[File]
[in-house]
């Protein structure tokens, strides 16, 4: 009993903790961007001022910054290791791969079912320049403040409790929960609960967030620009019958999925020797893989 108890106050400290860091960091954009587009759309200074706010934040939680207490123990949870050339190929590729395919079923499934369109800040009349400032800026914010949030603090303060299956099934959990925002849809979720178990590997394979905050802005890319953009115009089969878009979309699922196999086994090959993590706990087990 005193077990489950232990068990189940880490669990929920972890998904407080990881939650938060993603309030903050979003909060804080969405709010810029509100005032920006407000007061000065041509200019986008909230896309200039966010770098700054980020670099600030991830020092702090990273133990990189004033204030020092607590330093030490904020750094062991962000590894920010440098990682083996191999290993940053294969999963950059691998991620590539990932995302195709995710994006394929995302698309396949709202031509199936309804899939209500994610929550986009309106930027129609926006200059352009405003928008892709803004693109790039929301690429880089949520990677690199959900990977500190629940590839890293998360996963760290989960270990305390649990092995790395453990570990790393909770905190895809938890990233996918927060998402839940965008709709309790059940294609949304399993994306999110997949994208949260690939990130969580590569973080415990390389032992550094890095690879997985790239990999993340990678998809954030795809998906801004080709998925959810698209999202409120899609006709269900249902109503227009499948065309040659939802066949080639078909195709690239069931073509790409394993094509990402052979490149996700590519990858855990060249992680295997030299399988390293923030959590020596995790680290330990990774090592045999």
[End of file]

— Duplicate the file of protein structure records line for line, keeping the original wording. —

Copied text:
[in-house]
């Protein structure tokens, strides 16, 4: 009993903790961007001022910054290791791969079912320049403040409790929960609960967030620009019958999925020797893989 108890106050400290860091960091954009587009759309200074706010934040939680207490123990949870050339190929590729395919079923499934369109800040009349400032800026914010949030603090303060299956099934959990925002849809979720178990590997394979905050802005890319953009115009089969878009979309699922196999086994090959993590706990087990 005193077990489950232990068990189940880490669990929920972890998904407080990881939650938060993603309030903050979003909060804080969405709010810029509100005032920006407000007061000065041509200019986008909230896309200039966010770098700054980020670099600030991830020092702090990273133990990189004033204030020092607590330093030490904020750094062991962000590894920010440098990682083996191999290993940053294969999963950059691998991620590539990932995302195709995710994006394929995302698309396949709202031509199936309804899939209500994610929550986009309106930027129609926006200059352009405003928008892709803004693109790039929301690429880089949520990677690199959900990977500190629940590839890293998360996963760290989960270990305390649990092995790395453990570990790393909770905190895809938890990233996918927060998402839940965008709709309790059940294609949304399993994306999110997949994208949260690939990130969580590569973080415990390389032992550094890095690879997985790239990999993340990678998809954030795809998906801004080709998925959810698209999202409120899609006709269900249902109503227009499948065309040659939802066949080639078909195709690239069931073509790409394993094509990402052979490149996700590519990858855990060249992680295997030299399988390293923030959590020596995790680290330990990774090592045999």